WASHINGTON – A new deep-sea research vessel will be able to carry people to 99 percent of the ocean floor, diving deeper than the famed Alvin that pioneered the study of seafloor vents, plate tectonics and deep ocean creatures over the past 40 years.
The new American submersible will provide the tools to reach “not for the stars but for the depths,” Robert Gagosian, president of the Woods Hole Oceanographic Institution, said Friday at a briefing at the National Science Foundation.
France, Russia and Japan also operate deep sea research vessels and China is building one, officials said. The new ship will have similar capabilities.
It will dive thousands of feet deeper than Alvin, carry more scientific instruments, communicate more quickly and stay down longer.
Alvin “has been a trusted trouper for four decades and a good friend, but science advances and so does technology,” said Arden Bement, acting director of NSF.
Design for the Alvin Replacement Vessel is under way, with launch expected in 2008, officials said.
The vessel is expected to be able to descend more than 21,000 feet into the ocean. Alvin dives to just short of 15,000 feet. The new capability will still remain short of the deepest spot in the oceans, more than 36,000 feet in the Mariana Trench.
Only the bathyscaphe Trieste – in 1960 – has carried people to that depth, taking just two people there, a fraction of the 12 who have walked on the moon.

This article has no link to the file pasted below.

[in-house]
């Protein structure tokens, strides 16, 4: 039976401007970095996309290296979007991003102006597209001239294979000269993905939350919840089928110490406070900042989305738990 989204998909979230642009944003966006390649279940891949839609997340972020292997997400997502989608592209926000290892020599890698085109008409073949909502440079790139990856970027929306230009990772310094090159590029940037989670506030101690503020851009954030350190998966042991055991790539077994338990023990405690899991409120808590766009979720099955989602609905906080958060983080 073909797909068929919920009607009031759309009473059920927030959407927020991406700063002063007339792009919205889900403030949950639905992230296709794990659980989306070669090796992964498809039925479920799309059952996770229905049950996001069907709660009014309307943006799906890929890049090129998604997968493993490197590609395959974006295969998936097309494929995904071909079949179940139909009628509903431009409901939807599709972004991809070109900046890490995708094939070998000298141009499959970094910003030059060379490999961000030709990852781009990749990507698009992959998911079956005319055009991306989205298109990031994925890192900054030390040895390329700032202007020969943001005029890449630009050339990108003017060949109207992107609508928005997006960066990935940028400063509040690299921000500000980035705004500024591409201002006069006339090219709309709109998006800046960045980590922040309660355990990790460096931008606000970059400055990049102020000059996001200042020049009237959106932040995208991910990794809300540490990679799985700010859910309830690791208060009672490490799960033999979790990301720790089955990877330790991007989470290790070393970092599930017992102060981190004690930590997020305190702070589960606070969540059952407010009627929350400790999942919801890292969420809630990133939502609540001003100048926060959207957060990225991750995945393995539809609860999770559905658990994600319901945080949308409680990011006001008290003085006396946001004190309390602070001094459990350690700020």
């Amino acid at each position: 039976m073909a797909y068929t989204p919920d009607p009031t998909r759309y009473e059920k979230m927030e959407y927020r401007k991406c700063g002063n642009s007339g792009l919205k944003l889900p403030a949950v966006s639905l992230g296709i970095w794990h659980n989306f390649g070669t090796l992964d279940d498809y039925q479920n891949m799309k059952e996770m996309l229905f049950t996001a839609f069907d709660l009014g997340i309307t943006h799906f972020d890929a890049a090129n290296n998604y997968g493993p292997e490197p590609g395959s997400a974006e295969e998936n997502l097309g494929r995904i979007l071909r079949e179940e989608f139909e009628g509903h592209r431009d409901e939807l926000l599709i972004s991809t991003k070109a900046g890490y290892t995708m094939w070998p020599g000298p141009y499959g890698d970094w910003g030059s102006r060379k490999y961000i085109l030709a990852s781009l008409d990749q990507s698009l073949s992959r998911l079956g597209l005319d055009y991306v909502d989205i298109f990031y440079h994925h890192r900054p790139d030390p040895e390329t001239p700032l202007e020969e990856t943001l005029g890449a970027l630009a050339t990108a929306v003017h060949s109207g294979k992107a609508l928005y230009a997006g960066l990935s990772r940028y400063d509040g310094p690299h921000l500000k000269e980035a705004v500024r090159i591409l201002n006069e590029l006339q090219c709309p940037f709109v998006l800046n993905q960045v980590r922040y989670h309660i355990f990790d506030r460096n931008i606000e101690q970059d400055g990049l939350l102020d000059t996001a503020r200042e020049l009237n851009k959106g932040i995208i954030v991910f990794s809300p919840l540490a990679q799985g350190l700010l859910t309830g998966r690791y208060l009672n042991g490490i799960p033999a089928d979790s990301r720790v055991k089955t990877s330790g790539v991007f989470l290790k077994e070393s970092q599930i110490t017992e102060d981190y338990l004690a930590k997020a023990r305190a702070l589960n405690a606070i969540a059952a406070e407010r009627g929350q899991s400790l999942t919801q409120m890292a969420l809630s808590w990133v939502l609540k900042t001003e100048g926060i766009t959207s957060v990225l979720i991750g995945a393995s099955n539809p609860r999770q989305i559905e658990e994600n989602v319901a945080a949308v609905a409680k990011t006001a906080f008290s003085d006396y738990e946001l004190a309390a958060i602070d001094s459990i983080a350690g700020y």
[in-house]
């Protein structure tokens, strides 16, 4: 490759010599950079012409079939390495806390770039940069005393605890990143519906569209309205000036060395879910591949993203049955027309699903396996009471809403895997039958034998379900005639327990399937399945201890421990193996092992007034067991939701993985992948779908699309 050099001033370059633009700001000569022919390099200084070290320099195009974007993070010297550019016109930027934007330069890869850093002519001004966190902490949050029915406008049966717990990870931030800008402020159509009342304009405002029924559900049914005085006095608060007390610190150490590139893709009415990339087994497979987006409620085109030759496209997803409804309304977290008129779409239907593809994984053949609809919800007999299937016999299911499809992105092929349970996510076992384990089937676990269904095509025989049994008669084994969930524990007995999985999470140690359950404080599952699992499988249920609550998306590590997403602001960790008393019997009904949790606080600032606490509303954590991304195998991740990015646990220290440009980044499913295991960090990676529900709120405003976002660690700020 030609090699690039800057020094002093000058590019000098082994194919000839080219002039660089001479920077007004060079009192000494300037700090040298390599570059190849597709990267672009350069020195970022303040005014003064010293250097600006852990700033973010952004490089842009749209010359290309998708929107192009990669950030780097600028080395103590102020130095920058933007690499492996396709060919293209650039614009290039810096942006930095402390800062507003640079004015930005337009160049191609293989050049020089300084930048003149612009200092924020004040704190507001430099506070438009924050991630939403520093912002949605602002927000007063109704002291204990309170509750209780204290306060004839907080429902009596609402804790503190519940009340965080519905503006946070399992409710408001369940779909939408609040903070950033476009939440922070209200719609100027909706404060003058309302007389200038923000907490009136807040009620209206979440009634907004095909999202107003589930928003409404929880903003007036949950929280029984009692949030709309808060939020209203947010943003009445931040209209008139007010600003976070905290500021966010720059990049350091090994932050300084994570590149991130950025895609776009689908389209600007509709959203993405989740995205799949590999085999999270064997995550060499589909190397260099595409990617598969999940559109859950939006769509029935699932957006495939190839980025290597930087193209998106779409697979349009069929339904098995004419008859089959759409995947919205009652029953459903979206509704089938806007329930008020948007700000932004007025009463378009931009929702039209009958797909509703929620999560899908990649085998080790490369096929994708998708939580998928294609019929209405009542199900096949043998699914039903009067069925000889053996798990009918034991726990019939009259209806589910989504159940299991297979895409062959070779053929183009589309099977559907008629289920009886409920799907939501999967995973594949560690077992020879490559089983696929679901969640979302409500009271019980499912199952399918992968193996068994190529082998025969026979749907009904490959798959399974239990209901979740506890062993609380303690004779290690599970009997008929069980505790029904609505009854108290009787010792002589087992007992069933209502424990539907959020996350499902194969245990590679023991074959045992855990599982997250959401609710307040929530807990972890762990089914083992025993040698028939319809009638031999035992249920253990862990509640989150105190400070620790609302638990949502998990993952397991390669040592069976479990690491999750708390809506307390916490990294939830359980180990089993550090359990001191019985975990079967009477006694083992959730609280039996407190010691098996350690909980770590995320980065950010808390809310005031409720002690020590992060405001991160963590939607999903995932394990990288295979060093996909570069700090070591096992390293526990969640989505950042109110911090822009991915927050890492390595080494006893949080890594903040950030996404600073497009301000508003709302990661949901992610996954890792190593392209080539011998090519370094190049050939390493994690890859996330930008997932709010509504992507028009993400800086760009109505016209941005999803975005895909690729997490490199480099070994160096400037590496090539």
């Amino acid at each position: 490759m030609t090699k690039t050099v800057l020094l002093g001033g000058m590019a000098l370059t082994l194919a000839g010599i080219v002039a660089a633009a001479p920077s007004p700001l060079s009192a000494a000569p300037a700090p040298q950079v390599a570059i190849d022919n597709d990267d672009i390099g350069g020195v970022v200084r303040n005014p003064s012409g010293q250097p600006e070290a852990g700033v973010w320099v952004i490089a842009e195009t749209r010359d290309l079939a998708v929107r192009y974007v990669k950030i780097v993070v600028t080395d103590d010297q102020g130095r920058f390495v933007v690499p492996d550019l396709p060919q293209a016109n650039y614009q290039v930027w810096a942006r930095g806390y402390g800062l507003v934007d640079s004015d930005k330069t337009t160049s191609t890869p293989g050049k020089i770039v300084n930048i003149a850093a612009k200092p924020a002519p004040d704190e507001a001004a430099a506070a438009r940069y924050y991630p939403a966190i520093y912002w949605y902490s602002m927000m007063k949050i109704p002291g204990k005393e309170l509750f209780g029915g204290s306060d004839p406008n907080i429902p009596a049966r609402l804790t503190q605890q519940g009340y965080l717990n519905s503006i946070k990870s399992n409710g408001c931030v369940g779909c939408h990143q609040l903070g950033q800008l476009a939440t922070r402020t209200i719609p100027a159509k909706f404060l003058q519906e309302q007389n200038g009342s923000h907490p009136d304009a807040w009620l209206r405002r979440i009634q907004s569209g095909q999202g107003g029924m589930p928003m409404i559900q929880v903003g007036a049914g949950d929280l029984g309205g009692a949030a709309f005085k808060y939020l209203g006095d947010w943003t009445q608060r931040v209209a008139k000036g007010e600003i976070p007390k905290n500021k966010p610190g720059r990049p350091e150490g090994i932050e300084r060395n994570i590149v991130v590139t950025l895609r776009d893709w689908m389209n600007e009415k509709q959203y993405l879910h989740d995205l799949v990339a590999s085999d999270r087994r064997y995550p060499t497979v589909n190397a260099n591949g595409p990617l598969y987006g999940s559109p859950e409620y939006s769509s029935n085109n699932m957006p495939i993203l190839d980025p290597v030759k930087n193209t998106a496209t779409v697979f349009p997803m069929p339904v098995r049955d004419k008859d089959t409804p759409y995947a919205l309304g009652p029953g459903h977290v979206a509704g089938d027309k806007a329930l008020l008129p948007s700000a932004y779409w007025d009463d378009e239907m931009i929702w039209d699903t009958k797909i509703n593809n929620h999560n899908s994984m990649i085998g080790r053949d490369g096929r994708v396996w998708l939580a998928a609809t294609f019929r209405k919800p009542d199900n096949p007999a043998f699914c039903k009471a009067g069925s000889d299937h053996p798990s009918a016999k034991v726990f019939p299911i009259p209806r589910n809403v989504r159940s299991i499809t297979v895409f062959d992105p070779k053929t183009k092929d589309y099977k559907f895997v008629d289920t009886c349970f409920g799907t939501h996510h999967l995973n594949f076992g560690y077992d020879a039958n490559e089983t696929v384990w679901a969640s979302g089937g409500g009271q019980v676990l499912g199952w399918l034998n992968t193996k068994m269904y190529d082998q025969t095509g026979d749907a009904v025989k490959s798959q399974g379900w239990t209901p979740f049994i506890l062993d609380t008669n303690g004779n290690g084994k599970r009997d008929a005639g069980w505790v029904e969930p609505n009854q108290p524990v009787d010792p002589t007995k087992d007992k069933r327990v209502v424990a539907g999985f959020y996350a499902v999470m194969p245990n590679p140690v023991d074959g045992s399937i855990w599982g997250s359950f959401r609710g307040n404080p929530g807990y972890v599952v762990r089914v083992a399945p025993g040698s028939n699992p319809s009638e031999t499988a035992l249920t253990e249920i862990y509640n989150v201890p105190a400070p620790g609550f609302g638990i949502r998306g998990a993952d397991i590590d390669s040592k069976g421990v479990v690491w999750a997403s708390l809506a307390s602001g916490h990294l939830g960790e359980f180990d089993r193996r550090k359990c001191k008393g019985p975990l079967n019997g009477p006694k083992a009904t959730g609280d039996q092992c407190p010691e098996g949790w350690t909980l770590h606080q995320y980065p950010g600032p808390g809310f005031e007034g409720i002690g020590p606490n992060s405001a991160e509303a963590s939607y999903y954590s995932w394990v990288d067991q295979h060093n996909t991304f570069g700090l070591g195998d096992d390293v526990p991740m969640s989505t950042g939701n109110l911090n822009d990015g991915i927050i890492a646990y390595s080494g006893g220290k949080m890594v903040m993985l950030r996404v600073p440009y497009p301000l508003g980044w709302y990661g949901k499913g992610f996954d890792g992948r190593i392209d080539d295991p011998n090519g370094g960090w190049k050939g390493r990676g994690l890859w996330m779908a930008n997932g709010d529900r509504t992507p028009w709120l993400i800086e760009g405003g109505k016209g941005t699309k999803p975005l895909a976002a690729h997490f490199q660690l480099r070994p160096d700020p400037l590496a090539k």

The new vessel is expected to cost $21.6 million, paid for by the National Science Foundation, with additional funding from Woods Hole for instruments, lighting and sensors. It will operate from the research vessel Atlantis, the same ship that now tends Alvin. Operating costs are expected to be similar to the current approximately $22,000-a-day for the Atlantis plus $10,000-a-day for the deep diving vessel.
Dan Fornari of Woods Hole said there also are plans for a remotely operated vessel to explore the ocean’s deepest trenches to study the methane hydrate there as a possible energy source, the exchange of fluids between the sea and the Earth’s mantle and the creatures that live in those lightless depths.
Officials said the new vessel’s name has not been selected, although an artist-drawing of the planned design carried the name Alvin.
The name Alvin was bestowed whimsically by scientists amused by a popular song featuring a singing chipmunk. Some have suggested the new vessel be named for one of that chipmunk’s companions, Simon or Theodore.